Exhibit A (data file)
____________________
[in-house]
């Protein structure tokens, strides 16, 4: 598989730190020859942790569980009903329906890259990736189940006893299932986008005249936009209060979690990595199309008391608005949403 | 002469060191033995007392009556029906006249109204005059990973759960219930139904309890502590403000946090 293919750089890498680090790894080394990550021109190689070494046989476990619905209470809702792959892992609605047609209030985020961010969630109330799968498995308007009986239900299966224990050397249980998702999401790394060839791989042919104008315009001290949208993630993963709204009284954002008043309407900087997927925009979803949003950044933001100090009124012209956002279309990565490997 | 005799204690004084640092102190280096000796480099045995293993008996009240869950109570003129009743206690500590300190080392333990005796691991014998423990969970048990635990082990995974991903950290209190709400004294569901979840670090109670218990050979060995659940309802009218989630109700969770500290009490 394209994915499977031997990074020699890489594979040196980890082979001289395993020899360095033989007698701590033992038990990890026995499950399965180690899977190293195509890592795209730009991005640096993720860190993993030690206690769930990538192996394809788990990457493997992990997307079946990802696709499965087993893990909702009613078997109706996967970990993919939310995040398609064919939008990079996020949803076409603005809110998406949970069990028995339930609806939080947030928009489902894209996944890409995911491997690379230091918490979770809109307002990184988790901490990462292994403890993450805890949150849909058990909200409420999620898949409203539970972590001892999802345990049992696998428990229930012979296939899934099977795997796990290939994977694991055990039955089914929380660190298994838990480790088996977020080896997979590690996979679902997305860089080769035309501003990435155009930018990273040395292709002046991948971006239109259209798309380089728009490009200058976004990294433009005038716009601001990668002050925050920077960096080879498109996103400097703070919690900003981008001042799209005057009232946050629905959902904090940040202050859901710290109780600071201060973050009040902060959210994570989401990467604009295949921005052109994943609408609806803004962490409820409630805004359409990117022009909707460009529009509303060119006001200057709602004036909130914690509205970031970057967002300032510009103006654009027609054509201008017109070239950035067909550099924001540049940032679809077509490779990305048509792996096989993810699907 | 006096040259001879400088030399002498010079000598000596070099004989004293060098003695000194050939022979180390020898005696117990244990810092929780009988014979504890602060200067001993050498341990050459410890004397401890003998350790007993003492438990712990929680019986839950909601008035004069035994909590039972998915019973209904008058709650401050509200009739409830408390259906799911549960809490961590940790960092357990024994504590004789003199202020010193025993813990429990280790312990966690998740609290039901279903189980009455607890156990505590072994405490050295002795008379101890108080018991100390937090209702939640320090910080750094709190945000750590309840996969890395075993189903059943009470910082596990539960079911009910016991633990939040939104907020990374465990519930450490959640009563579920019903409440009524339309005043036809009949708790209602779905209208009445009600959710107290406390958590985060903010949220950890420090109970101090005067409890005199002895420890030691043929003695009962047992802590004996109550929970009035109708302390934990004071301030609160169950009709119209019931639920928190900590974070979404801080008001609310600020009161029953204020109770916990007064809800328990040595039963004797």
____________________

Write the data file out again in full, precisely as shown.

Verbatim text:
[in-house]
């Protein structure tokens, strides 16, 4: 598989730190020859942790569980009903329906890259990736189940006893299932986008005249936009209060979690990595199309008391608005949403 | 002469060191033995007392009556029906006249109204005059990973759960219930139904309890502590403000946090 293919750089890498680090790894080394990550021109190689070494046989476990619905209470809702792959892992609605047609209030985020961010969630109330799968498995308007009986239900299966224990050397249980998702999401790394060839791989042919104008315009001290949208993630993963709204009284954002008043309407900087997927925009979803949003950044933001100090009124012209956002279309990565490997 | 005799204690004084640092102190280096000796480099045995293993008996009240869950109570003129009743206690500590300190080392333990005796691991014998423990969970048990635990082990995974991903950290209190709400004294569901979840670090109670218990050979060995659940309802009218989630109700969770500290009490 394209994915499977031997990074020699890489594979040196980890082979001289395993020899360095033989007698701590033992038990990890026995499950399965180690899977190293195509890592795209730009991005640096993720860190993993030690206690769930990538192996394809788990990457493997992990997307079946990802696709499965087993893990909702009613078997109706996967970990993919939310995040398609064919939008990079996020949803076409603005809110998406949970069990028995339930609806939080947030928009489902894209996944890409995911491997690379230091918490979770809109307002990184988790901490990462292994403890993450805890949150849909058990909200409420999620898949409203539970972590001892999802345990049992696998428990229930012979296939899934099977795997796990290939994977694991055990039955089914929380660190298994838990480790088996977020080896997979590690996979679902997305860089080769035309501003990435155009930018990273040395292709002046991948971006239109259209798309380089728009490009200058976004990294433009005038716009601001990668002050925050920077960096080879498109996103400097703070919690900003981008001042799209005057009232946050629905959902904090940040202050859901710290109780600071201060973050009040902060959210994570989401990467604009295949921005052109994943609408609806803004962490409820409630805004359409990117022009909707460009529009509303060119006001200057709602004036909130914690509205970031970057967002300032510009103006654009027609054509201008017109070239950035067909550099924001540049940032679809077509490779990305048509792996096989993810699907 | 006096040259001879400088030399002498010079000598000596070099004989004293060098003695000194050939022979180390020898005696117990244990810092929780009988014979504890602060200067001993050498341990050459410890004397401890003998350790007993003492438990712990929680019986839950909601008035004069035994909590039972998915019973209904008058709650401050509200009739409830408390259906799911549960809490961590940790960092357990024994504590004789003199202020010193025993813990429990280790312990966690998740609290039901279903189980009455607890156990505590072994405490050295002795008379101890108080018991100390937090209702939640320090910080750094709190945000750590309840996969890395075993189903059943009470910082596990539960079911009910016991633990939040939104907020990374465990519930450490959640009563579920019903409440009524339309005043036809009949708790209602779905209208009445009600959710107290406390958590985060903010949220950890420090109970101090005067409890005199002895420890030691043929003695009962047992802590004996109550929970009035109708302390934990004071301030609160169950009709119209019931639920928190900590974070979404801080008001609310600020009161029953204020109770916990007064809800328990040595039963004797």